The Niche Zero - I love this grinder.

One of the most notable features of this grinder is it's near to zero exchanged retention - which, simply put, means that you don't need to purge coffee (waste a few grams each time) to get out the few grams of coffee from the last time you ground.

As well as this, it's quiet, it's great to look at, it performs brilliantly, it's not at all messy, and it's a lovely grinder to use. 

For more options - including lower cost grinders than mentioned above see  Best Budget Coffee Grinders of 2020 & a Couple to Avoid.

You can get even more for your money if you go down the manual grinder route - and you can grind your own coffee with a hand grinder from as little as about £30. See 11 Best Manual Coffee Grinders / Hand Grinders in the UK

The Importance of Home Grinding

These compounds I mentioned earlier that we enjoy from drinking coffee, are kept in-tact due to a lack of oxidisation.

As soon as beans are roasted, all of these compounds are subject to oxidisation, in which these lovely compounds start to deteriorate. So in order to taste the coffee at it's best, we need to keep oxidisation to a bare minimum.

Speciality coffee is roasted in small batches so that it doesn't sit on a shelf oxidising, it's much more fresh when it ends up in the hands of the customer, than most bags of coffee you'd pick up from a supermarket.

But there's one thing which massively speeds up oxidisation - and that's grinding.

When whole, only the outside of the bean is in contact with the environment. Once coffee is ground, far more of these precious compounds are exposed, and it starts to deteriorate much faster.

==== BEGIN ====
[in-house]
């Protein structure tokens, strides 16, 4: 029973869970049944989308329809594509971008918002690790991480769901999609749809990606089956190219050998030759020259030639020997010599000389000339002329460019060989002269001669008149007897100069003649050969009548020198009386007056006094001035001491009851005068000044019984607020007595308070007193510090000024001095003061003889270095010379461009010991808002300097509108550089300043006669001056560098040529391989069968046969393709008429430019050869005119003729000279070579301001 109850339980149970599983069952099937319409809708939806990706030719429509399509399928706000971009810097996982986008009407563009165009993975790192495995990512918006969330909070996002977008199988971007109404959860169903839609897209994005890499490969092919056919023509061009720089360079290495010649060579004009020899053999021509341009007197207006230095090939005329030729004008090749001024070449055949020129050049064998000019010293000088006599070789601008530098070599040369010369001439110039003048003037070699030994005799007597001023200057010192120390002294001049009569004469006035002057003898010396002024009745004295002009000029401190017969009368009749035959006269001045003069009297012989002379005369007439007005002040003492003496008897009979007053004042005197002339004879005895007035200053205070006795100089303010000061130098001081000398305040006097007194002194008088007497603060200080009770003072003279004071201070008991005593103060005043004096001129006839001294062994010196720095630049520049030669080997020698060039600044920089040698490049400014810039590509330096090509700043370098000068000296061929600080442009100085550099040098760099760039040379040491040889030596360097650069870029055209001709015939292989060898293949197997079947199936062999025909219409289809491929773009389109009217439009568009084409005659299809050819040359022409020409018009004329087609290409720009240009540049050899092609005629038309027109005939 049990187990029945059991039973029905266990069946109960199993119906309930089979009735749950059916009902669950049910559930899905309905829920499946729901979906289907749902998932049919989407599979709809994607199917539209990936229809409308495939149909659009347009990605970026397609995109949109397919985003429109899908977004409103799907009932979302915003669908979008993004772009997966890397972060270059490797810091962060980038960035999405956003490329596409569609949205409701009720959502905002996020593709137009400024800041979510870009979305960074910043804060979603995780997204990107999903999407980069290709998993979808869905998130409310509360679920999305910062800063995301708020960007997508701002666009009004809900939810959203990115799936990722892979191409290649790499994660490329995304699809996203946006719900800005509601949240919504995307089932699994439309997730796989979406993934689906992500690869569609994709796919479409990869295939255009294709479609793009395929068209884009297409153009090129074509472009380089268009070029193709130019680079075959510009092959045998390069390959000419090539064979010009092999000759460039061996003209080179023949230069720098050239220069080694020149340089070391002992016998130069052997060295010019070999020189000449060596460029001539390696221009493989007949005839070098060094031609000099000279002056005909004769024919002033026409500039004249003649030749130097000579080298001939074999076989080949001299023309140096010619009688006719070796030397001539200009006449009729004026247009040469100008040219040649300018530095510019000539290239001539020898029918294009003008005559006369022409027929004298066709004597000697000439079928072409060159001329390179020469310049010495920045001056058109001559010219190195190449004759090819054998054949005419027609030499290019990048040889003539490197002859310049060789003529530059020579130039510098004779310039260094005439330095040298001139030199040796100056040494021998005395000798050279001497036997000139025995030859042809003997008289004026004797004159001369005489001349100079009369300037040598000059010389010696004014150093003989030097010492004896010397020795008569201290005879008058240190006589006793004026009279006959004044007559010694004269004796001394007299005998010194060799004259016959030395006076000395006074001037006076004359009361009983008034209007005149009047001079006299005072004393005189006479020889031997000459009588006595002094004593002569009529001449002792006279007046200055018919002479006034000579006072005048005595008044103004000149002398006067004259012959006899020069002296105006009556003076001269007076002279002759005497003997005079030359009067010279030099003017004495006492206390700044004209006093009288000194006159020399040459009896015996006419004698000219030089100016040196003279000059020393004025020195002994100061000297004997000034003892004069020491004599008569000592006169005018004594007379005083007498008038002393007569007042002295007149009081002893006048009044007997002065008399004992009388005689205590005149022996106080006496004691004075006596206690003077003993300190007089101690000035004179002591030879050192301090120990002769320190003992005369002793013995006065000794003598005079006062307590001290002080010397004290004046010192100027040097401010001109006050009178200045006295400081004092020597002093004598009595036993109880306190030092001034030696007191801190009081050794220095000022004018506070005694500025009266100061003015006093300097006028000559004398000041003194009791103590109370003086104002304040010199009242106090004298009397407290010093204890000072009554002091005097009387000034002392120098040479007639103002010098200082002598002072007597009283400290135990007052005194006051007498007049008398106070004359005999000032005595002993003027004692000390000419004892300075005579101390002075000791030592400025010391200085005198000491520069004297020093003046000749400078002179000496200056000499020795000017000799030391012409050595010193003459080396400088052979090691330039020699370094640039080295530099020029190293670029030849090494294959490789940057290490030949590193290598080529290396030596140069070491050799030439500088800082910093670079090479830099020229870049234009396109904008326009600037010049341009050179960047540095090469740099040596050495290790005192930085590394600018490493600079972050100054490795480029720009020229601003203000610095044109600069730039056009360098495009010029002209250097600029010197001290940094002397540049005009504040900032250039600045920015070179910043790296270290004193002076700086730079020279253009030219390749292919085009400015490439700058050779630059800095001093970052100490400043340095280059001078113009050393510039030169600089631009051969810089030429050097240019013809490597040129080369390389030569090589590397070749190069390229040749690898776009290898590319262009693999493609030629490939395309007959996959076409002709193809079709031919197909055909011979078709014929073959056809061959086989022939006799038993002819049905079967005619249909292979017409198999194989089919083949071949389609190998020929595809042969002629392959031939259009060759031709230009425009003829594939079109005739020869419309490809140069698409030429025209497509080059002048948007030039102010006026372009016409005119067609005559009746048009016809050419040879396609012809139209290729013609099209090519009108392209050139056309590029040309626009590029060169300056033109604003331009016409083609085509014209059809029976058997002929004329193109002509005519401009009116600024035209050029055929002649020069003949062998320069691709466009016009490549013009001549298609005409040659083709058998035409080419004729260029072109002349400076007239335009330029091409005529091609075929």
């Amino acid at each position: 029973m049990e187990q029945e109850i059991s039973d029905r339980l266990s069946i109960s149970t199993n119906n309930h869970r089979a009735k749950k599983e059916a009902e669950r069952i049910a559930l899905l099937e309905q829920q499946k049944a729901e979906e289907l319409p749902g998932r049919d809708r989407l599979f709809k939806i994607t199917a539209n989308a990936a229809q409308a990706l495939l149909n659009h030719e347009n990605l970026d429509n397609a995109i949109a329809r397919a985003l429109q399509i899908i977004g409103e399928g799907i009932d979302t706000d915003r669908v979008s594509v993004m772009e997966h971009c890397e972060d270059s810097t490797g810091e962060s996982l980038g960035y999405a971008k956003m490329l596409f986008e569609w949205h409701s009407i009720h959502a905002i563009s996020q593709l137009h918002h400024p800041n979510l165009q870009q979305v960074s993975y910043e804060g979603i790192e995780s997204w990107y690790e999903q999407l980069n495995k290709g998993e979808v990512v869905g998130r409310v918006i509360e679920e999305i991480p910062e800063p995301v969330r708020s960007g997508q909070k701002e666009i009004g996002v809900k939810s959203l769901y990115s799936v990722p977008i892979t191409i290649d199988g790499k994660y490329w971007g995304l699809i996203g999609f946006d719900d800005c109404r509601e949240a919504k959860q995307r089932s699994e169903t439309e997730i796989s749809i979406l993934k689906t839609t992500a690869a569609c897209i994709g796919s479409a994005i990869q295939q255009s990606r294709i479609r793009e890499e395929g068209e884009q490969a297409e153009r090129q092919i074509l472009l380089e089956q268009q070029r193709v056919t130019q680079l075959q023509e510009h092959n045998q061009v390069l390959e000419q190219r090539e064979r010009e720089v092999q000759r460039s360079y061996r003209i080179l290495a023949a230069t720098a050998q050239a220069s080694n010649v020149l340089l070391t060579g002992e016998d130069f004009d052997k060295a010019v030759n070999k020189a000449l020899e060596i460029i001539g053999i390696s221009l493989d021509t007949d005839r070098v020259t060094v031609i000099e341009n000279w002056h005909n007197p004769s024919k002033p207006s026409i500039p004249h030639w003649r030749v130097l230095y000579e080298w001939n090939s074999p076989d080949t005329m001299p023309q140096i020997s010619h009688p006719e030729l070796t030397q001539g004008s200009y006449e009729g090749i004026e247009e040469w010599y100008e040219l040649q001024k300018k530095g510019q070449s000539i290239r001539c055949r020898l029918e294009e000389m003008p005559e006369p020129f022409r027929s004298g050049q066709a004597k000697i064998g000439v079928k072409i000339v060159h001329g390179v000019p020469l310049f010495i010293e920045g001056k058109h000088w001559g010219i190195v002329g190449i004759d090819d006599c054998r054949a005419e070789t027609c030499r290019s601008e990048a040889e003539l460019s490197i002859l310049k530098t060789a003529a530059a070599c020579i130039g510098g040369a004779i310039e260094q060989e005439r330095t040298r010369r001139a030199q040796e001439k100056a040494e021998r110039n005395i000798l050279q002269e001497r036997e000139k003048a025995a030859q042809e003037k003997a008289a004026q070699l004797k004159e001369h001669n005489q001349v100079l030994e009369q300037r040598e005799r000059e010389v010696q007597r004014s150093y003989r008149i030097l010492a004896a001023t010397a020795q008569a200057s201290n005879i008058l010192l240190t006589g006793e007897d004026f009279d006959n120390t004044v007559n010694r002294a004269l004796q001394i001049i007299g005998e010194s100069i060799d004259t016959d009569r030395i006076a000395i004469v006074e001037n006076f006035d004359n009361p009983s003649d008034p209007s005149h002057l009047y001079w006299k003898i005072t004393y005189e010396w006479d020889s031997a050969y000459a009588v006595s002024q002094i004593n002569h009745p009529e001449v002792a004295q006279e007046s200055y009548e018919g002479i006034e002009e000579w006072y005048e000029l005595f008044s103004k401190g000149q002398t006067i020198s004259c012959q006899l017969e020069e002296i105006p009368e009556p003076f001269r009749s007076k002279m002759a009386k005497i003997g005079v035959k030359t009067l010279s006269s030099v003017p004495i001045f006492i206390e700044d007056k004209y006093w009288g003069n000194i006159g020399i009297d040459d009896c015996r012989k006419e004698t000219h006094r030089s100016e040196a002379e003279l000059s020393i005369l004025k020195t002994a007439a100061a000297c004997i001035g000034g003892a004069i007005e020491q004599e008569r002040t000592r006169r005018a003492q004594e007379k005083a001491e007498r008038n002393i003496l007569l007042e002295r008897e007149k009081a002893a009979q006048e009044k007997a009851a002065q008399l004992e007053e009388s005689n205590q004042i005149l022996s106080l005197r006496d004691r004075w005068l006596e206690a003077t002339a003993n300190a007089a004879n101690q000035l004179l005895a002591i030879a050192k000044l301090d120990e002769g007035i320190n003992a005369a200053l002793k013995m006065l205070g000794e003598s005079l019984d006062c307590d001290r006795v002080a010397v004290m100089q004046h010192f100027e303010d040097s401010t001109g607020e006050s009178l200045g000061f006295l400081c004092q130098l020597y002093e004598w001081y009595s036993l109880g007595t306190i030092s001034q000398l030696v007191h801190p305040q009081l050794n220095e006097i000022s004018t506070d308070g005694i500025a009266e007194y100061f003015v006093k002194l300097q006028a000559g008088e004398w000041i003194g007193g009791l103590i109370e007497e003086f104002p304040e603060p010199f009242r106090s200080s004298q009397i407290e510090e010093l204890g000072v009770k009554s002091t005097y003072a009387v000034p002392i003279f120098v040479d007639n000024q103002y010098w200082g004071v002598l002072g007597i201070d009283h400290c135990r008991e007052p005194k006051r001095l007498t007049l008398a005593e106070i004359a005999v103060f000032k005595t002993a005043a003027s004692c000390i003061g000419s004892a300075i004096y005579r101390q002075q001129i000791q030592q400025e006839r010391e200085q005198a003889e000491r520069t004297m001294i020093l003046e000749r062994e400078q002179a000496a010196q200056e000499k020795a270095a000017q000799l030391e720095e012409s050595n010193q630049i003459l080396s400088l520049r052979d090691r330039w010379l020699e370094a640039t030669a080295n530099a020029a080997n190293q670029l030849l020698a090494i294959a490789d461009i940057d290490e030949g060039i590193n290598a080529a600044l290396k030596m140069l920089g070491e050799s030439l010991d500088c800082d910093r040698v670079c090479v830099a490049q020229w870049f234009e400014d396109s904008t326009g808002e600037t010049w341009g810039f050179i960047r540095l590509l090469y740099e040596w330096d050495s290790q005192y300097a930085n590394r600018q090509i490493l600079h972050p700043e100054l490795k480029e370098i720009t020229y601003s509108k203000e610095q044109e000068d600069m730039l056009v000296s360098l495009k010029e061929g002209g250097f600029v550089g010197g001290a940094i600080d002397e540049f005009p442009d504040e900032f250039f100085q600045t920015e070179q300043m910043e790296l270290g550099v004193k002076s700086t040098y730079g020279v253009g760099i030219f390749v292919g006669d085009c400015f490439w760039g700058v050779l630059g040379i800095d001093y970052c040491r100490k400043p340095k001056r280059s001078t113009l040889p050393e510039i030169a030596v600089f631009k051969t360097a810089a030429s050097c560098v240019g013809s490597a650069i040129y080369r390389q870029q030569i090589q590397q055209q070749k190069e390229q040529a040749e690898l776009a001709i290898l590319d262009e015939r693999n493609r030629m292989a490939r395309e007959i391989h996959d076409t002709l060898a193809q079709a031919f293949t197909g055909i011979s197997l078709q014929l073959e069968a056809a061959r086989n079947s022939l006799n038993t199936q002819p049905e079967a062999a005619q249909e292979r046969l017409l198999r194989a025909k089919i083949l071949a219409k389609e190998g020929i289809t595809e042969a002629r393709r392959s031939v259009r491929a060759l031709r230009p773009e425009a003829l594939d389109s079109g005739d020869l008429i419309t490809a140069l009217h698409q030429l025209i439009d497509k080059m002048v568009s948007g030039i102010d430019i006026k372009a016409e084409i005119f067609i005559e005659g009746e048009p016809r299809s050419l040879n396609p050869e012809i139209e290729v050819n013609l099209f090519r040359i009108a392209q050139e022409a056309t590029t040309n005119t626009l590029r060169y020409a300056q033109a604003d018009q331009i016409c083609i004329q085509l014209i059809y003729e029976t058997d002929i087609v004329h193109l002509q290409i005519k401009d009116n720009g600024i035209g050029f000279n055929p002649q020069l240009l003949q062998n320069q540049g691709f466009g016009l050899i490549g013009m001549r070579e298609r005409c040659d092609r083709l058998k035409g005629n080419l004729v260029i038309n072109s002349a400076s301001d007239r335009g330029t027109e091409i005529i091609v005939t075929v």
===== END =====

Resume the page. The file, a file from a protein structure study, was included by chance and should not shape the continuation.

Think about an apple for a minute. Apples can sit in a fruit bowl, or the fridge (each to their own) for quite some time before they start to go manky, for the want of a better word.

But then slice that apple in half - and watch how quickly it starts to go brown.  Puree the apple, leave it exposed to the air, and see how long it stays fresh for. Not long.

While you can't see the effects of oxidisation on ground coffee like you can with an apple, the same thing happens with coffee beans. When coffee is ground and then packaged up, it's likely to have started to deteriorate even before its bagged up.

Even if it's really well vac packed, and this happens immediately after grinding, it's still not going to be as fresh - the compounds aren't going to be as in tact and unspoiled as they would be if you ground them yourself just prior to brewing.

The major deterioration with pre-ground beans, though, is going to happen when you're opening the bag or the airtight container you store your coffee in if you prefer to do that (which I believe is a good idea & which I do myself), each time you brew.

It's all well and good having a form of air tight storage, but you can't avoid allowing your coffee to be introduced to the environment every time you need to open the container or bag to stick your scoop in.

So buying a bag of high quality coffee beans that have been pre-ground - to me, seems like a real shame. 

What you're investing in when all said and done, is those compounds which deliver the taste and the other good stuff that comes with it.

By buying it pre-ground, you'll have lost a fairly significant amount of these by the time they reach you, and even more by the time you've finished the bag.

All that being said, we will pre-grind for you if you really want us to, but we'll do it literally as the coffee is going out of the door to you, to minimize the oxidisation and therefore deterioration of the coffee quality.